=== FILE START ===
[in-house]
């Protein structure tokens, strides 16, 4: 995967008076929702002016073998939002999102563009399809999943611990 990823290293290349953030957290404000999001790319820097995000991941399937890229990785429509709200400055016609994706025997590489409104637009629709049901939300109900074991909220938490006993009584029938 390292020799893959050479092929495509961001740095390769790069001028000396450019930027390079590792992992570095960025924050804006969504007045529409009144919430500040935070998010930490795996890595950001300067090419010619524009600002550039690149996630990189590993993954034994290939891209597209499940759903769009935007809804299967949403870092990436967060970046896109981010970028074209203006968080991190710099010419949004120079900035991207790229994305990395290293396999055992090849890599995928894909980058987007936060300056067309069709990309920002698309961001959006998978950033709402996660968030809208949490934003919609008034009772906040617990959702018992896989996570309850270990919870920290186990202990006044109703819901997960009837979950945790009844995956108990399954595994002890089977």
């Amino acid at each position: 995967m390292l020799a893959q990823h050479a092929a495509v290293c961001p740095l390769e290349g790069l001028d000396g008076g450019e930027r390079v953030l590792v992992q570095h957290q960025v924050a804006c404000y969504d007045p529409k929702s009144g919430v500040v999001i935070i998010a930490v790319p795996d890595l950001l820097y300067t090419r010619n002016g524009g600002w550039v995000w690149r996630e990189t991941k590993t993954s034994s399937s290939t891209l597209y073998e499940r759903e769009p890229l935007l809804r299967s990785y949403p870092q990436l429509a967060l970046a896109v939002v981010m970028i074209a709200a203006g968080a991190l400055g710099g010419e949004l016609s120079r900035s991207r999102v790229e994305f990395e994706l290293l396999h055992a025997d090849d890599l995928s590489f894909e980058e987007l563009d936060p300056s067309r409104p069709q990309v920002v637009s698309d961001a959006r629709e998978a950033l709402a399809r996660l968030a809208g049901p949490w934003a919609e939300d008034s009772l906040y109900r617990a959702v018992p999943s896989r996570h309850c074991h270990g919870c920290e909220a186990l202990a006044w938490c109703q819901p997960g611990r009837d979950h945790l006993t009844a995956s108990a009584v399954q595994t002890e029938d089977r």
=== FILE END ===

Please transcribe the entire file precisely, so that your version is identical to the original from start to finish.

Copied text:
[in-house]
């Protein structure tokens, strides 16, 4: 995967008076929702002016073998939002999102563009399809999943611990 990823290293290349953030957290404000999001790319820097995000991941399937890229990785429509709200400055016609994706025997590489409104637009629709049901939300109900074991909220938490006993009584029938 390292020799893959050479092929495509961001740095390769790069001028000396450019930027390079590792992992570095960025924050804006969504007045529409009144919430500040935070998010930490795996890595950001300067090419010619524009600002550039690149996630990189590993993954034994290939891209597209499940759903769009935007809804299967949403870092990436967060970046896109981010970028074209203006968080991190710099010419949004120079900035991207790229994305990395290293396999055992090849890599995928894909980058987007936060300056067309069709990309920002698309961001959006998978950033709402996660968030809208949490934003919609008034009772906040617990959702018992896989996570309850270990919870920290186990202990006044109703819901997960009837979950945790009844995956108990399954595994002890089977």
């Amino acid at each position: 995967m390292l020799a893959q990823h050479a092929a495509v290293c961001p740095l390769e290349g790069l001028d000396g008076g450019e930027r390079v953030l590792v992992q570095h957290q960025v924050a804006c404000y969504d007045p529409k929702s009144g919430v500040v999001i935070i998010a930490v790319p795996d890595l950001l820097y300067t090419r010619n002016g524009g600002w550039v995000w690149r996630e990189t991941k590993t993954s034994s399937s290939t891209l597209y073998e499940r759903e769009p890229l935007l809804r299967s990785y949403p870092q990436l429509a967060l970046a896109v939002v981010m970028i074209a709200a203006g968080a991190l400055g710099g010419e949004l016609s120079r900035s991207r999102v790229e994305f990395e994706l290293l396999h055992a025997d090849d890599l995928s590489f894909e980058e987007l563009d936060p300056s067309r409104p069709q990309v920002v637009s698309d961001a959006r629709e998978a950033l709402a399809r996660l968030a809208g049901p949490w934003a919609e939300d008034s009772l906040y109900r617990a959702v018992p999943s896989r996570h309850c074991h270990g919870c920290e909220a186990l202990a006044w938490c109703q819901p997960g611990r009837d979950h945790l006993t009844a995956s108990a009584v399954q595994t002890e029938d089977r």